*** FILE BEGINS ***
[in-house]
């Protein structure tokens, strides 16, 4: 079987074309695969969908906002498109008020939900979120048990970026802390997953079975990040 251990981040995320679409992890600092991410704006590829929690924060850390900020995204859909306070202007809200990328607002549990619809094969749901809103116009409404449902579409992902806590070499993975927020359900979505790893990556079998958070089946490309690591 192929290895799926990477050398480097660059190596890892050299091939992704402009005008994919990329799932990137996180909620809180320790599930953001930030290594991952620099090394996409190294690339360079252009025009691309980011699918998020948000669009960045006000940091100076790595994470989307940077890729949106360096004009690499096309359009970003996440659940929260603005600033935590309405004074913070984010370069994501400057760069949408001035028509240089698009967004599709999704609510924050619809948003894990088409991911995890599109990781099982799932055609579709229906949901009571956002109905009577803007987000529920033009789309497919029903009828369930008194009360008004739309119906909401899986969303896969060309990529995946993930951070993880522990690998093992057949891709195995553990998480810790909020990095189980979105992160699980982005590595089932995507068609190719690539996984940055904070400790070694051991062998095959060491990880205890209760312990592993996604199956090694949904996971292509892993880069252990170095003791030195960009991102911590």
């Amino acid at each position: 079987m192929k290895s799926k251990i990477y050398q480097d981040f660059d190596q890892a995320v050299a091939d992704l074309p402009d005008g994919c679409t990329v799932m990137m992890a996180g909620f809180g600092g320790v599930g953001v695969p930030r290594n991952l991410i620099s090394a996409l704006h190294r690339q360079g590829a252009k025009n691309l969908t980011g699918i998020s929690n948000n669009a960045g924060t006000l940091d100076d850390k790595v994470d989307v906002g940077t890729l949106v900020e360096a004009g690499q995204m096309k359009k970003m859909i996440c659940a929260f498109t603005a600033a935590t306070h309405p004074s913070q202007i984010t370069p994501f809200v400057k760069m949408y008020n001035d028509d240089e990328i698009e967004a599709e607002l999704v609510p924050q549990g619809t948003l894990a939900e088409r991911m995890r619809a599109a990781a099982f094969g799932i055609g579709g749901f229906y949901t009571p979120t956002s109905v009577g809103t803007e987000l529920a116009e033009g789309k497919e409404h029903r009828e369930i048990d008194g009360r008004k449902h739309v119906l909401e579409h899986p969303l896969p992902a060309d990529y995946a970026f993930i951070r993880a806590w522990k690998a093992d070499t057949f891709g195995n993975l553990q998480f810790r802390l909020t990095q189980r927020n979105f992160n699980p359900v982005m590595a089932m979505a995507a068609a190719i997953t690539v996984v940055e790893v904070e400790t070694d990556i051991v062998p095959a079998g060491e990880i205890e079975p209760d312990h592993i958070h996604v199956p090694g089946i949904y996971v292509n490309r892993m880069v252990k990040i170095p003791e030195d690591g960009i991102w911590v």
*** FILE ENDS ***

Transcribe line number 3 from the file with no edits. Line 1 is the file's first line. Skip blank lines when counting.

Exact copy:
């Amino acid at each position: 079987m192929k290895s799926k251990i990477y050398q480097d981040f660059d190596q890892a995320v050299a091939d992704l074309p402009d005008g994919c679409t990329v799932m990137m992890a996180g909620f809180g600092g320790v599930g953001v695969p930030r290594n991952l991410i620099s090394a996409l704006h190294r690339q360079g590829a252009k025009n691309l969908t980011g699918i998020s929690n948000n669009a960045g924060t006000l940091d100076d850390k790595v994470d989307v906002g940077t890729l949106v900020e360096a004009g690499q995204m096309k359009k970003m859909i996440c659940a929260f498109t603005a600033a935590t306070h309405p004074s913070q202007i984010t370069p994501f809200v400057k760069m949408y008020n001035d028509d240089e990328i698009e967004a599709e607002l999704v609510p924050q549990g619809t948003l894990a939900e088409r991911m995890r619809a599109a990781a099982f094969g799932i055609g579709g749901f229906y949901t009571p979120t956002s109905v009577g809103t803007e987000l529920a116009e033009g789309k497919e409404h029903r009828e369930i048990d008194g009360r008004k449902h739309v119906l909401e579409h899986p969303l896969p992902a060309d990529y995946a970026f993930i951070r993880a806590w522990k690998a093992d070499t057949f891709g195995n993975l553990q998480f810790r802390l909020t990095q189980r927020n979105f992160n699980p359900v982005m590595a089932m979505a995507a068609a190719i997953t690539v996984v940055e790893v904070e400790t070694d990556i051991v062998p095959a079998g060491e990880i205890e079975p209760d312990h592993i958070h996604v199956p090694g089946i949904y996971v292509n490309r892993m880069v252990k990040i170095p003791e030195d690591g960009i991102w911590v």